In the search for increased performance, the common direction of engine development has been to increase engine speed incrementally. While this trend is somewhat on the wane - owing to various regulations such as absolute rpm limits as in Formula One, fuel capacity/flow limits or the NASCAR 'gear rule' - high engine speeds are a good way to raise performance, providing that efficiency can be maintained.
With increased engine speeds comes increased component surface speeds, so crankshaft counterweight speeds are significant. Little wonder then that a common practice on bespoke racecar crankshafts is to 'knife-edge' the leading and trailing edges of the counterweights. However, this strategy is often not as effective as many people might imagine. Because of viscous effects, the air-oil mixture in the crankcase also travels around at a significant speed, and the frictional drag on a body is related to the surface speed relative to the atmosphere through which it is travelling.
Often the more significant effect is that of oil shear between the outer walls of the crank counterweights and the inside walls of the crankcase cavities. Even a local small gap can have a significant effect.
The strategy of keeping the smallest possible amount of oil in circulation in the crankcase also has great value, as it means that viscous drag losses caused by the crankshaft sweeping through the air-oil mist are kept to a minimum, and there is less oil on the crankcase walls that might be subjected to shearing.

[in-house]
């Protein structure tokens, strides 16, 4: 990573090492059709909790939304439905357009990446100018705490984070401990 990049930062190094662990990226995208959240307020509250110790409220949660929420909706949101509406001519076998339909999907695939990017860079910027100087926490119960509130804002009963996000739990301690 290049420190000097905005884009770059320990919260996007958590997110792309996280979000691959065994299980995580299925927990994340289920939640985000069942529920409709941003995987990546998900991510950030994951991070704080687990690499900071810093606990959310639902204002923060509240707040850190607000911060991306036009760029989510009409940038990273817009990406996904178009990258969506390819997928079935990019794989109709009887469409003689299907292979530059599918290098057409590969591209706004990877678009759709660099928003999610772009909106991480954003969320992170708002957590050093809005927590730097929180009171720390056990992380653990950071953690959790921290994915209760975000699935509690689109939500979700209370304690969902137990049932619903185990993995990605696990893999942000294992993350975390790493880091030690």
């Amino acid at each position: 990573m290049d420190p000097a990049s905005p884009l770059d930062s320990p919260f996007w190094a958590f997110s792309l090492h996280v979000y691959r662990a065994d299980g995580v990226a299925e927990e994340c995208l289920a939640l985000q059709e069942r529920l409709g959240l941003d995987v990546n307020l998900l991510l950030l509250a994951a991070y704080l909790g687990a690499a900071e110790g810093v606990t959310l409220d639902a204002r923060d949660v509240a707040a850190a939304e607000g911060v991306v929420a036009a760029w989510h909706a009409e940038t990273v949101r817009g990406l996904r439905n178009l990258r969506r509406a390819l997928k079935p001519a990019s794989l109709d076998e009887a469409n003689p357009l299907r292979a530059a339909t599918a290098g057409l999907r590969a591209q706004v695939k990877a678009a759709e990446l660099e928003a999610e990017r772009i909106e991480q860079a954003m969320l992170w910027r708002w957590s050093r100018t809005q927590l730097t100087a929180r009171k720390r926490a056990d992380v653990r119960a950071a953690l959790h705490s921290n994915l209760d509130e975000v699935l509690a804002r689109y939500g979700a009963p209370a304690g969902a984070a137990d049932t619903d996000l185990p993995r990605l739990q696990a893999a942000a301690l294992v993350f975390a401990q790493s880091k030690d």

It is common to see crankshafts that have the same detail on the leading and trailing edges of the counterweight. In these days of fully 3D-machined counterweights, should we not expect to see the leading and trailing edges dealt with somewhat differently? We know in which direction the crankshaft will rotate in an engine, so we can identify leading and trailing edges with ease. Look at the wings on a racecar or aircraft, blades for gas-turbine engines or helicopter rotor blades. Despite widely differing designs, what they have in common is a relatively blunt leading edge and a relatively narrow 'sharp' trailing edge. The trailing edge ensures that the flow from both sides of these 'wings' is merged without significant separation of flow and recirculation in the wake of the wing. Separation is not such a problem at the leading edge of the wing, with pressure gradients helping to keep flow attached.
If we are to consider aerodynamic counterweights, ought we not also consider something more highly engineered than the 'zero-lift' devices we often see? The possibility to design a counterweight to pull oil off the crankcase walls and into the high-speed flow outside the boundary layer may have benefits in lowering shear losses and increasing scavenging.
Engine designer the late Hiro Kaneda remarked that while people look to the cylinder head for performance, the bottom end of the engine is a 'treasure chest' in which improvements in performance can be found. Certainly the mitigation of friction in the crankcase can yield significant gains (depending on how bad the situation is before development work is done). As this continues, the 'treasure' may become more sparse and harder to find. Clever thinking with counterweight design might be one way to reduce friction further.
Fig. 1 - A crankshaft with carefully machined leading and trailing edges on the counterweights
Written by Wayne Ward